July 14, 2013: In 2011, the latest year for which data is available, the Riverside County Child Protective Services -- by our calculations -- received over 185 calls a day reporting "children at risk."
Faces of the caseloads: At left, the 19-year-old mother of an eight-week-old girl, and her boyfriend; the Palm Desert pair was accused last month of homicide in the infant's death. They have pleaded not guilty.
Toni McAllister in the Lake Elsinore/Wildomar Patch reports that the Riverside County Grand Jury has submitted the first analysis of the county's Child Protective Services in nearly 20 years [a follow-up to that first analysis can be read here] to the Board of Supervisors. (In those years, the population of Riverside County has grown to over 2.2 million, "...and the prevalence of abuse and neglect has significantly increased," according to the report. The analysis, which will be reviewed by the supervisors on Tuesday, details findings that child welfare workers are not adequately investigating some abuse and neglect cases because they're often swamped, need more training and lack effective procedural guidelines. [Below, emphases ours.]
Riverside County stats for substantiated reports of child abuse/neglect are 9.9 per 1,000, slightly above the state average of 8.9.
...The grand jury relied on data from 2011 ...[when] 44,737 calls were fielded regarding children potentially at risk.
"Of those, 82 percent were investigated and 21 percent of those were found to be substantiated," according to the report. "Nine percent resulted in an open case, with 6 percent -- 2,438 -- of the children being removed from the home and taken into protective custody." Just under 4,000 children are entrusted to the care of CPS personnel...
According to the jurors, the basic document on which case workers rely to make their findings -- the California Family Risk Assessment Form -- "does not place enough value on 'neglect factors."'
The grand jury reviewed closed cases and determined that conditions apparently ignored or overlooked by investigators included a history of substance abuse or domestic violence by one of more occupants of a household, ongoing inadequate supervision of children and obvious instances of children performing poorly in school without any signs of improving academically over time.
Jurors said that several CPS employees admitted under oath that they did not routinely consider a parent or guardian's "erratic behavior," nor whether law enforcement had been called to a home multiple times or whether a child was living in sanitary or crowded conditions in making a determination to keep a case open or close it.
Kidsdata reports: In 2012, there were 487,016 reported allegations of child abuse and neglect in California. Of those cases, 17% were substantiated (verified) by the state child welfare system. More than 60% of these verified cases were due to general neglect.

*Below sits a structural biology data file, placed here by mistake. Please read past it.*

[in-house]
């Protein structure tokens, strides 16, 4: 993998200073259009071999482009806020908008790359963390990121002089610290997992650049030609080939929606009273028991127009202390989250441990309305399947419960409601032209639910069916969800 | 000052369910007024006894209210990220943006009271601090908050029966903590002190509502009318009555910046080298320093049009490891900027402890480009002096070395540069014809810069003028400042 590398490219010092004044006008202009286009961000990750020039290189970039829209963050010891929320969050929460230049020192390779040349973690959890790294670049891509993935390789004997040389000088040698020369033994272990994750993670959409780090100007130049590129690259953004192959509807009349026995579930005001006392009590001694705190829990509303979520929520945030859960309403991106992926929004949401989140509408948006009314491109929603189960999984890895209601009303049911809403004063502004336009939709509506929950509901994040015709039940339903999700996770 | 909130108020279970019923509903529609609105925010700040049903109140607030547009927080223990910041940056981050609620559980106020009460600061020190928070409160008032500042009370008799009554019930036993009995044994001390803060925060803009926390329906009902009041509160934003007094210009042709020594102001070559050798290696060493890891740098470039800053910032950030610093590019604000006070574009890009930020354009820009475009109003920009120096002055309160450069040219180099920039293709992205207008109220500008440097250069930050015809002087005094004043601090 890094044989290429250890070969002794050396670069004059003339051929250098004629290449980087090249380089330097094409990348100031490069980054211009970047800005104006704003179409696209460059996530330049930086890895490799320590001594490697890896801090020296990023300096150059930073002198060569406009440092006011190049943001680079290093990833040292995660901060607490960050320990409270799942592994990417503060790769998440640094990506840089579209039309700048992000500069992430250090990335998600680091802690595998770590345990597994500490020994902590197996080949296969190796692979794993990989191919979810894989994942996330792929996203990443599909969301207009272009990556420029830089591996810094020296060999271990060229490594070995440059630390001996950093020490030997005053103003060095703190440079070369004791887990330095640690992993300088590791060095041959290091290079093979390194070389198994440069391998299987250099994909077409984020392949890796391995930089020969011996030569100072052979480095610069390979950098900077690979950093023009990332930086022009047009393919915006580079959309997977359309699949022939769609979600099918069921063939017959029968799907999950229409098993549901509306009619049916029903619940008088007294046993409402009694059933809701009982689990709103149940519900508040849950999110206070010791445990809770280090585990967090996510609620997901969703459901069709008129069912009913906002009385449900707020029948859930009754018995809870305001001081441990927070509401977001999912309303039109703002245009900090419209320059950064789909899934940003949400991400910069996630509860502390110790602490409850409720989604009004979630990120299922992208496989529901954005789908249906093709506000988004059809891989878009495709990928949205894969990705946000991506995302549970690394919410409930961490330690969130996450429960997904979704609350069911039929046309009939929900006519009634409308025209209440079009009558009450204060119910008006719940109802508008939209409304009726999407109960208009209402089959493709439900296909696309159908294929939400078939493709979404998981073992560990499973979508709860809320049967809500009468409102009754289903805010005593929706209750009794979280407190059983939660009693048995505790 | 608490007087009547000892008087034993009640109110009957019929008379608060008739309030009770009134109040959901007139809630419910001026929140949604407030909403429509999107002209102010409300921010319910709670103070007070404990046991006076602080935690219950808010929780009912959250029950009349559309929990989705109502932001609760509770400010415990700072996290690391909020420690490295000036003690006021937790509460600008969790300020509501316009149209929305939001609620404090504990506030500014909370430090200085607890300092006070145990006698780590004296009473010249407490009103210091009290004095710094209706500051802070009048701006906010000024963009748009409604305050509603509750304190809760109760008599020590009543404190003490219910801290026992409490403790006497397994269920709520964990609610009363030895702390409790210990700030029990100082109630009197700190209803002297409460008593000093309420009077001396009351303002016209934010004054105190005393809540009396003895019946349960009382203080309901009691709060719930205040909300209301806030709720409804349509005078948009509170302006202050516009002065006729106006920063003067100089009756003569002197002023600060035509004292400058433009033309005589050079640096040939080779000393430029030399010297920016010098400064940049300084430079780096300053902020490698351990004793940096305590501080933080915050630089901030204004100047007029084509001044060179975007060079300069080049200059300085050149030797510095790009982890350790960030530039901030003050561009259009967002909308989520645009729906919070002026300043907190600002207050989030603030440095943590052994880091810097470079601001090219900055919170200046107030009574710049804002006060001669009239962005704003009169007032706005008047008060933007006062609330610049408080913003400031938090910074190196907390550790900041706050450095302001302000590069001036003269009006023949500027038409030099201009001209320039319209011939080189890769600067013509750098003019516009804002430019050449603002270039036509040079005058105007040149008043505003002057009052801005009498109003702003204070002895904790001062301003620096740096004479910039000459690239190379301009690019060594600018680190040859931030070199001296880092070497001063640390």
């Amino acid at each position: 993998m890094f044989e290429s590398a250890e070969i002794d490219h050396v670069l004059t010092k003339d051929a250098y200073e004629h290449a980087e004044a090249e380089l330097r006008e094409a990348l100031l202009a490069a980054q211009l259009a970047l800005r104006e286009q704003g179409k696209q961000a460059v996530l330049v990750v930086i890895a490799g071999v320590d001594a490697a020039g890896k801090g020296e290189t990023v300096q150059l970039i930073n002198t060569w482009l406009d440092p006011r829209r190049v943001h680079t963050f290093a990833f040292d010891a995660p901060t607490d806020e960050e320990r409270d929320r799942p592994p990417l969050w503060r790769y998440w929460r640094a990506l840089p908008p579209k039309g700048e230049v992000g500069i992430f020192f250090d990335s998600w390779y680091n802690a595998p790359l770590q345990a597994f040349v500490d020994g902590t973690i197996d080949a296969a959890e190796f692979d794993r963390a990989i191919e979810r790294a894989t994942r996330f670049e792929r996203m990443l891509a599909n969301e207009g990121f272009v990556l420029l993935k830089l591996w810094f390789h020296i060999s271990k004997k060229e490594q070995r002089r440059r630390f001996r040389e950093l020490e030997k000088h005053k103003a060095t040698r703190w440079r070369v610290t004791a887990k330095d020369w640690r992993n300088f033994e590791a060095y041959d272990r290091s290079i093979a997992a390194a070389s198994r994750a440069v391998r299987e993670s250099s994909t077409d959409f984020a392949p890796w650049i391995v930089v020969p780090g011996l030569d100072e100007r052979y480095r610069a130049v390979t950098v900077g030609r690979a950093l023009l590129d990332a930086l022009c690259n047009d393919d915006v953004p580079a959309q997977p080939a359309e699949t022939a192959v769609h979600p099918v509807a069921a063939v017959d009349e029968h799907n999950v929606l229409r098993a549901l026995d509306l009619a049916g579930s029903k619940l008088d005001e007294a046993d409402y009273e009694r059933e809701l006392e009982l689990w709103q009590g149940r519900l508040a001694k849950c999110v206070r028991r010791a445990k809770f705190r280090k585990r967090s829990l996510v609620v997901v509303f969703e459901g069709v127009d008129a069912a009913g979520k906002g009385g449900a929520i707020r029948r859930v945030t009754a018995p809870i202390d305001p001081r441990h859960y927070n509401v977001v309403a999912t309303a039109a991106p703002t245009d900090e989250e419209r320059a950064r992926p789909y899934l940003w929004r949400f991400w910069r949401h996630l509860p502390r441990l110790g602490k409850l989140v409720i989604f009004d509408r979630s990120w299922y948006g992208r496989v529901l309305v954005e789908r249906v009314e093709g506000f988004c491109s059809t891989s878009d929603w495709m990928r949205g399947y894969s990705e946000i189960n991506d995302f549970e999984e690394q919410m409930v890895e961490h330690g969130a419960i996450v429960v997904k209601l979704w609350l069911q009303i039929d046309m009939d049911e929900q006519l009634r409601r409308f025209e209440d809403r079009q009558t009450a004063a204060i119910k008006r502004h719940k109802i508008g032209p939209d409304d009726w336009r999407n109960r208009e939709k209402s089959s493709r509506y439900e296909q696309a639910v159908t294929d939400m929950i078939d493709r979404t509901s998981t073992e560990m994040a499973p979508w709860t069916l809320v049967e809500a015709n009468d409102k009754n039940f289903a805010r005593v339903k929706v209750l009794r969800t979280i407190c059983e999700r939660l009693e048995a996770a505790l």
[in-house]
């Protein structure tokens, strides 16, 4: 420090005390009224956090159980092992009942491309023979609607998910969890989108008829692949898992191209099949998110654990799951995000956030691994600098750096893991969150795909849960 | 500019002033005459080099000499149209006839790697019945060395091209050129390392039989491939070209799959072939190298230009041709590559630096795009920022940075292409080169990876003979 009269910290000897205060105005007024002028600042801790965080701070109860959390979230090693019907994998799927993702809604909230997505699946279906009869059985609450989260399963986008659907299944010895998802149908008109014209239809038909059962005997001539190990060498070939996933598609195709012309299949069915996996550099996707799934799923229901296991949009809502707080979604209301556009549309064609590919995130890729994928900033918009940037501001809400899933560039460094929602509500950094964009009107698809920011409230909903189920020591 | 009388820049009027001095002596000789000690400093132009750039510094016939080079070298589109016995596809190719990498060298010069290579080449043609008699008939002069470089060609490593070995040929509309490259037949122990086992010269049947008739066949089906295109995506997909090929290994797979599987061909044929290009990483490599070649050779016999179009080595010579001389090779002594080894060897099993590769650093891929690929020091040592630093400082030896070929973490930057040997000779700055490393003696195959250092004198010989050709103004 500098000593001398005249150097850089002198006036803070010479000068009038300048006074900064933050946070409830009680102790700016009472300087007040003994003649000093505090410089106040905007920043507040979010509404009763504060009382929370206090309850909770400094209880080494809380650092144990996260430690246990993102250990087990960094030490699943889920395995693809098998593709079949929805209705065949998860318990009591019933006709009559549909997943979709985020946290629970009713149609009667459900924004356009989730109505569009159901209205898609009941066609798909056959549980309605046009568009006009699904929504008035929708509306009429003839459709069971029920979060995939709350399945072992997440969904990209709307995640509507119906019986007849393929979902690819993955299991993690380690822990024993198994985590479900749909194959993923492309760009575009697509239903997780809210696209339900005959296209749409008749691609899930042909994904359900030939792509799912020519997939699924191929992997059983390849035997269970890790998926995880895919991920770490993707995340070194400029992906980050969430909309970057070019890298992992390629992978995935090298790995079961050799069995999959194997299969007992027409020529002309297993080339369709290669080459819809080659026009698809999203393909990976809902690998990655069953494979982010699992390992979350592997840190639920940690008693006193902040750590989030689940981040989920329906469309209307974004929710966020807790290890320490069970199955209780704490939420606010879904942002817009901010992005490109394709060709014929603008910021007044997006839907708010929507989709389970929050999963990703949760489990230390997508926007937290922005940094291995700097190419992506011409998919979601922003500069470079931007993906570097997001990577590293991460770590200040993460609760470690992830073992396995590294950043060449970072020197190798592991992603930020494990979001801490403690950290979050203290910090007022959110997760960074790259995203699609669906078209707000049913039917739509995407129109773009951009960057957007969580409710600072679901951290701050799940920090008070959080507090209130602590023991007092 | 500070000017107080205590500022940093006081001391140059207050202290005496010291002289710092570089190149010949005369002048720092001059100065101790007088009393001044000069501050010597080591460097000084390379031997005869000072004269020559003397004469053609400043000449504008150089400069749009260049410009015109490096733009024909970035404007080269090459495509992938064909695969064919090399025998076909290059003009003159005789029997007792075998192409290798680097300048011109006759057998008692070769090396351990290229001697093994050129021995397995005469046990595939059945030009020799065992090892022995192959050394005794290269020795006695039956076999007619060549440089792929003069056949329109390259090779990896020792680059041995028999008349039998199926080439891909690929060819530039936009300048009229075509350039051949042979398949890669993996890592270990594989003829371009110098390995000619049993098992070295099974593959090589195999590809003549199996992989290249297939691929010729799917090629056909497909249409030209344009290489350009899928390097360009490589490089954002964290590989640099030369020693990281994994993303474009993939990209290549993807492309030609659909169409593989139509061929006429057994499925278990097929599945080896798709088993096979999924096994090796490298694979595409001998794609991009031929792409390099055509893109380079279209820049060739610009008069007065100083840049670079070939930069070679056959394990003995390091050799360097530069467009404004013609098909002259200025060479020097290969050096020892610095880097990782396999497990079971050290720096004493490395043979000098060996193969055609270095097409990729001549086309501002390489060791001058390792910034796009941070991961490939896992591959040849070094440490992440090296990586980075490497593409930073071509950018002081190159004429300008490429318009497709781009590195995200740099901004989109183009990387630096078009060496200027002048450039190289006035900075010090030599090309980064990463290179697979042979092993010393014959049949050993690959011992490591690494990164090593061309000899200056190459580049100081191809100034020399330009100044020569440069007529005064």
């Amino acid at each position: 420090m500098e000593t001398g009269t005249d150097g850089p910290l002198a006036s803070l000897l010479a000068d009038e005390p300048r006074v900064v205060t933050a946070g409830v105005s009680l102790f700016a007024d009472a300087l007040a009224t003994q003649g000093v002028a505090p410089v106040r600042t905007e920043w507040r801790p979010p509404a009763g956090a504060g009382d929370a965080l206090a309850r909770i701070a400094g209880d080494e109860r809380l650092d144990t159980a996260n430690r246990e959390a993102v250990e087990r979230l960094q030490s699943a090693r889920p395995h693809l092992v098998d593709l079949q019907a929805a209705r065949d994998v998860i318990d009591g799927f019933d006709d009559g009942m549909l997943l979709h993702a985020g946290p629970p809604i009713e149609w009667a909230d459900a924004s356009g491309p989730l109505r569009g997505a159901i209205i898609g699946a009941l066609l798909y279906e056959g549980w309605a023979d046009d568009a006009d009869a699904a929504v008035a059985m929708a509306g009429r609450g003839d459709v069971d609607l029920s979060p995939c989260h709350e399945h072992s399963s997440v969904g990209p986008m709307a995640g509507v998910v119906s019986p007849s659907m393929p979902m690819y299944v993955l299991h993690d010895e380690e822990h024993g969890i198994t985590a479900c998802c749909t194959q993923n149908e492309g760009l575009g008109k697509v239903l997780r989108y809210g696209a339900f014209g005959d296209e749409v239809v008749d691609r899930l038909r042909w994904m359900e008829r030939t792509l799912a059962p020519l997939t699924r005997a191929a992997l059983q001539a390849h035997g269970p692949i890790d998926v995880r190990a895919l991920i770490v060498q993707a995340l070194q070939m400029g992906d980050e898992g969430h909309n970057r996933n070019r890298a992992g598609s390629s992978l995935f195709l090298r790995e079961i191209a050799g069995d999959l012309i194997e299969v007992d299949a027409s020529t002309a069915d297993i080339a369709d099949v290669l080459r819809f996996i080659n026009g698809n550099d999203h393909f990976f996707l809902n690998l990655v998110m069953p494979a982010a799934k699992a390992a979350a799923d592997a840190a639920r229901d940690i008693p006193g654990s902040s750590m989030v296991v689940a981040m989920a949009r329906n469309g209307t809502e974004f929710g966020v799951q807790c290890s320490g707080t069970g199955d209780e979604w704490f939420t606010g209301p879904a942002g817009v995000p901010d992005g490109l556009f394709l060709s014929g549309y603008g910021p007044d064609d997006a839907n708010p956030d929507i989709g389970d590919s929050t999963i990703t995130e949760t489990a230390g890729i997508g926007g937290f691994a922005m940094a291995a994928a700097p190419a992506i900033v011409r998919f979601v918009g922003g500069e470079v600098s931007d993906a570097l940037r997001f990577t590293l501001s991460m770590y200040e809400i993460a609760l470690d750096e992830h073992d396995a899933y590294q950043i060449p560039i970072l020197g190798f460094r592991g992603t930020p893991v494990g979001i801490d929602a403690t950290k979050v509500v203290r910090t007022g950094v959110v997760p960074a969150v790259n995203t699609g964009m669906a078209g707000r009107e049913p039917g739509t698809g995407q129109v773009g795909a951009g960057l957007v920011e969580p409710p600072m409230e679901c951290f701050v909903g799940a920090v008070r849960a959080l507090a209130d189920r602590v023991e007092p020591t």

"Testimony revealed that not all social workers ... investigate the medical, psychological or school records of children with ongoing neglect and abuse complaints," according to the report.
The jurors noted that CPS workers sometimes do not have ready access to law enforcement records, further hampering efforts to complete an investigation.
Social workers are also faced with daunting caseloads that prevent them from devoting the time they would like to each investigation, according to the grand jury. Workers testified to having 40 open cases at one time and having between seven and 14 reports to write each month.
According to the grand jury, some CPS workers revealed they were not well-versed in the agency's complaint process or how to properly assist individuals attempting to make a complaint. Jurors cited this as an example of deficient training.
The grand jury recommended that the county take the following corrective steps:
-- Develop a new mandatory checklist for CPS workers to follow that requires them to consider all potential risk factors "that affect the long- term health, growth and development of children";
-- Require CPS workers to review all "referral alerts" connected with a case, such as calls from concerned neighbors about a child's safety;
-- Make certain that any case assessment digs into the criminal history of all members of a household;
-- Review all law enforcement and mental health contacts a parent or guardian of a child has had, as well as academic and health information related to the child;
-- Cut social workers' caseloads;
-- Ensure that all personnel have a full understanding of the Children's Services Handbook and can confidently advise parties of how the complaint process works; and
-- Mandate that all CPS workers complete their nine-week "core induction training" before going into the field and, preferably, be paired with experienced social workers for mentorship purposes.